When Trouble Finds You: Good question. For starters, hunters and fishermen who routinely venture into rough country should never assume that the vehicle, no matter how well equipped--won’t get stuck. At some point, trouble will find even the most careful drivers. That said, a wise approach for the intrepid outdoorsman is to plan for trouble by installing an electric winch. Reduced to essentials, an electric winch is a motorized drum that unspools and spools a length of heavy-duty wire rope. Once the rope has been attached properly to a secure anchor, the winch can draw a 4x4 out of deep mud or off a steep talus slope.
A generation ago these helping hands were bulky accessories that were permanently mounted in massive replacement bumpers. Nowadays you can opt for a detachable quick-mount platform that slides a compact winch into a receiver (front or rear). When the winch isn’t needed, the mount and winch slide out for storage in garage or tool shed.
Picking the Winch: Choosing a winch may seem confusing, but it’s really fairly simple. Electric winches are classified by duty ratings, which are based on line pull, gearing system, and motor. Let’s look at each, in order.
In engineer-speak, Rated Line Pull (RLP) is the weight the winch can pull perpendicular to the ground with a single layer of wire rope on the drum. (Translation: RLP determines the total weight the winch can handle.) The RLP of most winches runs between 5,000 to 12,000 pounds. That’s a broad range. How do you know which RLP is best for your vehicle?
In general, winch manufacturers recommend that you choose a winch with an RLP that is at least 1.25 to 1.5 times greater than the total weight of your vehicle. That’s because the rated line pull of the winch must be high enough to pull the weight of the vehicle while overcoming the very considerable resistance of mud or a steep slope. To ensure the winch has enough gumption, always round up to a higher rating. You’ve heard the phrase “less is more?” Well, that doesn’t apply to winch capacity. In this case, “when in doubt, oversize.”
The key to choosing the proper RLP is knowing exactly how much your vehicle weighs when fully loaded. That means curb weight plus the weight of your hunting and fishing gear, a full fuel tank, and the weight of your buddies--none of whom are on low-carb diets. Fully loaded, the truck could easily weigh 2,000 pounds more than curb weight. If you buy on curb weight only, you won’t have enough winch.
The best way to get an accurate weight reading is to load the vehicle, round up your buddies, then take it to a sand and gravel pit, grain elevator, building and supply company, county waste disposal site, or moving company. These facilities have large drive-on scales, and for a nominal fee you’ll get an accurate read on your truck’s total weight.
Now let’s consider cable length and diameter. In general, cable diameter increases with the RLP. Typically, you’ll find 1/4-inch cable on lighter RLP winches and 3/8-inch cable on heavier-duty models.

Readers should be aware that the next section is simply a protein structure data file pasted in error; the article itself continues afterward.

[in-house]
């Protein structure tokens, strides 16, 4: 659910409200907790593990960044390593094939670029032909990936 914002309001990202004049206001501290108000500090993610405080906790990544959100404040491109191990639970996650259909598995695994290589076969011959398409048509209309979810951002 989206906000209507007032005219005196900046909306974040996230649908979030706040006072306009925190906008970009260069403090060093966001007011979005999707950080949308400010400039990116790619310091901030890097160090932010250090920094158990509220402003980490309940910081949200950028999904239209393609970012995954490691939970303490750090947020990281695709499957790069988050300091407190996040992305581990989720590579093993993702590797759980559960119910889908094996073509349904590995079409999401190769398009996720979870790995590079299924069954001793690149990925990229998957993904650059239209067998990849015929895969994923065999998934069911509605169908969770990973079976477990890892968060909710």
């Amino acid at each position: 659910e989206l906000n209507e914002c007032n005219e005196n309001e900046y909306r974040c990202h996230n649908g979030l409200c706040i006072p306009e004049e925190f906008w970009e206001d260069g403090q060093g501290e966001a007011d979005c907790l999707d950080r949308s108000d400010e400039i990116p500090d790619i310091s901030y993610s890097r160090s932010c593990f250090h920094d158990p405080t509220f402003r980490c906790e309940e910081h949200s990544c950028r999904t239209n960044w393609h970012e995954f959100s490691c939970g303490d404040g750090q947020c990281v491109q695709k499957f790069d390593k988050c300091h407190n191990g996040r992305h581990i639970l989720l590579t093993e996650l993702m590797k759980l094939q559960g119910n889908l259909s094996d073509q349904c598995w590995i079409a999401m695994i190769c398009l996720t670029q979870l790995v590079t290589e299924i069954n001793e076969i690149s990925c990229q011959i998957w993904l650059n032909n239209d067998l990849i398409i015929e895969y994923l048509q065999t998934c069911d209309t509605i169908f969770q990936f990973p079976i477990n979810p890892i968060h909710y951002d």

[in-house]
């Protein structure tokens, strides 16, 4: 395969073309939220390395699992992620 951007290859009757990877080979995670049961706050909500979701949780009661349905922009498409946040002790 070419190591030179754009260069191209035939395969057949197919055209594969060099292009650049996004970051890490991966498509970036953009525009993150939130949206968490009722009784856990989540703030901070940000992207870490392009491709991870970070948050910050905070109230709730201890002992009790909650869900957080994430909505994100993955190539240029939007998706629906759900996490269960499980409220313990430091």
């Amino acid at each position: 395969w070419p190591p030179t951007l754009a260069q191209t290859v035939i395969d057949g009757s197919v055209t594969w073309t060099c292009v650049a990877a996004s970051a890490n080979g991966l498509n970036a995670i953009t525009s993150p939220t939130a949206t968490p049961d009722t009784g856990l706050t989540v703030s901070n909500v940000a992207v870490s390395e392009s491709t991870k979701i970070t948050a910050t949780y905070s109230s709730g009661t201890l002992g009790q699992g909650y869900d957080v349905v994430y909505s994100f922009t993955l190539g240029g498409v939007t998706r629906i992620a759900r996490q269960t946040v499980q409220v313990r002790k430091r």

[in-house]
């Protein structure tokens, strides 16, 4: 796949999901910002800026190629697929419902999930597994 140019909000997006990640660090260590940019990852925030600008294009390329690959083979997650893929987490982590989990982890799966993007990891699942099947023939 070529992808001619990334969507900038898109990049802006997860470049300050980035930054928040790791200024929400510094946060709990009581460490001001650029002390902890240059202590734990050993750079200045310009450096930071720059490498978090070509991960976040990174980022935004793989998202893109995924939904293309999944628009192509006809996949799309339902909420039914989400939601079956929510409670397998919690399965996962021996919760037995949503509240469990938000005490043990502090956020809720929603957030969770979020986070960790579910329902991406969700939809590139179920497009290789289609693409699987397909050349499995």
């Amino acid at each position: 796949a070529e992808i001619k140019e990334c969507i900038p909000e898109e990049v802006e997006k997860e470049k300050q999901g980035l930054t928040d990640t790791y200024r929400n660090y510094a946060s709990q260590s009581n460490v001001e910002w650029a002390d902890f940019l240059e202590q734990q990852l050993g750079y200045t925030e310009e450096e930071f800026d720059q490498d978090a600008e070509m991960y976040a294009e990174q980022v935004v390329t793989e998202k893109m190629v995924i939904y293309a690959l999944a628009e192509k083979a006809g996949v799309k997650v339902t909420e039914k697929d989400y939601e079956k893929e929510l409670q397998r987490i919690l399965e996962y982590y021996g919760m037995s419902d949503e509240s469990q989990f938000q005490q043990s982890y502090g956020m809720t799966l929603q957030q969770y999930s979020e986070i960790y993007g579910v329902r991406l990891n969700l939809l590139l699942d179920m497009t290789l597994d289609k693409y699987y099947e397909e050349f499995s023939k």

Cable length is a little more complicated. Actual line rating will vary depending on how many layers are wound on the drum of the winch. You can expect a 10 percent drop in rating for each layer of wire rope that remains on the drum.
In other words, a 9,000-pound winch reaches full rating with one layer of line on the drum, but drops to 5,400 pounds with four layers on the drum. Say you have a 9,000-pound winch with 95 feet of cable. Manufacturers say that the average amount of line pulled out is 40 to 50 feet. That means that the real line rating is closer to 6,200 to 7,300 pounds, which can still handle the hypothetical example above. (Don’t work yourself into a lather about this. Manufacturer catalogs explain line rating in easy-to-fathom charts.)
Most manufacturers recommend a minimum of 75 feet of cable. If you do most of your hunting, fishing, and camping in the East, Midwest, and South, where trees are easy to find, 75 feet of cable is usually all you need. But if you four-wheel in high-desert sage flats or the prairie grassland, where trees are few and far between, go with at least 150 feet of cable.
Winch motors are either series wound or permanent magnet. Series-wound motors are more suited to longer duration use; permanent-magnet motors require a lower amperage draw. For high-traction applications with full-size trucks, I’m partial to series-wound motors.
The multiple gears found in a planetary-gear winch mean greater pulling speed; the cylindrical worm and round gear of a worm-gear winch, on the other hand, offer significantly greater gear reduction. In this case, you get brute strength but oh-so-slow operation. In general, outdoorsmen will find the faster-working planetary gears best for their applications.
In addition to selecting the winch, you also need to know about accessories, most of which come with the winch. Generally, the accessory kit includes recovery straps, tree protector strap, clevis (which allows you to connect the wire rope to the tree protector strap), optional remote control system, snatch blocks (also known as pulley blocks), tow hooks, and heavy gloves.